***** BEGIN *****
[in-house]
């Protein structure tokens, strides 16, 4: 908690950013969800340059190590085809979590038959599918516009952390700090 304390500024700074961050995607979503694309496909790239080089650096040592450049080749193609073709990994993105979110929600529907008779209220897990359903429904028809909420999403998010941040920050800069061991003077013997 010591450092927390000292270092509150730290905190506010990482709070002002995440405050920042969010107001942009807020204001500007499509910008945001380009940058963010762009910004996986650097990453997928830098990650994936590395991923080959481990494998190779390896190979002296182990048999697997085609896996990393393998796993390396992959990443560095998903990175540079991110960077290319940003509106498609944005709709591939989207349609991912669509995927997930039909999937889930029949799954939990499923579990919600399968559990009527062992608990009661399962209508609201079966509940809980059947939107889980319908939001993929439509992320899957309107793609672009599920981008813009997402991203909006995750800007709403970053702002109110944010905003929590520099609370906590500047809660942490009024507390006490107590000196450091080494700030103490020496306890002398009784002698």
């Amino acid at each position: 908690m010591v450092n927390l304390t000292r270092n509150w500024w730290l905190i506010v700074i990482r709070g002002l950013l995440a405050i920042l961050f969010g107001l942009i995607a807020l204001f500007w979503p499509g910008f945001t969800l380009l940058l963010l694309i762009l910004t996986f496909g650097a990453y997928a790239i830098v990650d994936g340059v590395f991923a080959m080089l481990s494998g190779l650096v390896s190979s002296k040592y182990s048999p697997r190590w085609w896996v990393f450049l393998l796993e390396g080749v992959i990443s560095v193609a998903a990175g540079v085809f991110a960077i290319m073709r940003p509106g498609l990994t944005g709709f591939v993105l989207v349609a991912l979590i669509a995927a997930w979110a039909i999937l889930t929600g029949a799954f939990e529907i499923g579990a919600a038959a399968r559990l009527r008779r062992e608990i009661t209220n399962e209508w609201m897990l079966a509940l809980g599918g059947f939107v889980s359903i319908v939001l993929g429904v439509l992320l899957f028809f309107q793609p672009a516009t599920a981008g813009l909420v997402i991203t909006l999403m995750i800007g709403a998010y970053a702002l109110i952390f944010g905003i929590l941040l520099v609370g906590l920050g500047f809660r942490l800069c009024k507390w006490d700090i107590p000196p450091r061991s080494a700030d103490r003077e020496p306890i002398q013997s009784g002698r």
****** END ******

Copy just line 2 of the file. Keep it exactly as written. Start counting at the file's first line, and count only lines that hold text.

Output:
């Protein structure tokens, strides 16, 4: 908690950013969800340059190590085809979590038959599918516009952390700090 304390500024700074961050995607979503694309496909790239080089650096040592450049080749193609073709990994993105979110929600529907008779209220897990359903429904028809909420999403998010941040920050800069061991003077013997 010591450092927390000292270092509150730290905190506010990482709070002002995440405050920042969010107001942009807020204001500007499509910008945001380009940058963010762009910004996986650097990453997928830098990650994936590395991923080959481990494998190779390896190979002296182990048999697997085609896996990393393998796993390396992959990443560095998903990175540079991110960077290319940003509106498609944005709709591939989207349609991912669509995927997930039909999937889930029949799954939990499923579990919600399968559990009527062992608990009661399962209508609201079966509940809980059947939107889980319908939001993929439509992320899957309107793609672009599920981008813009997402991203909006995750800007709403970053702002109110944010905003929590520099609370906590500047809660942490009024507390006490107590000196450091080494700030103490020496306890002398009784002698």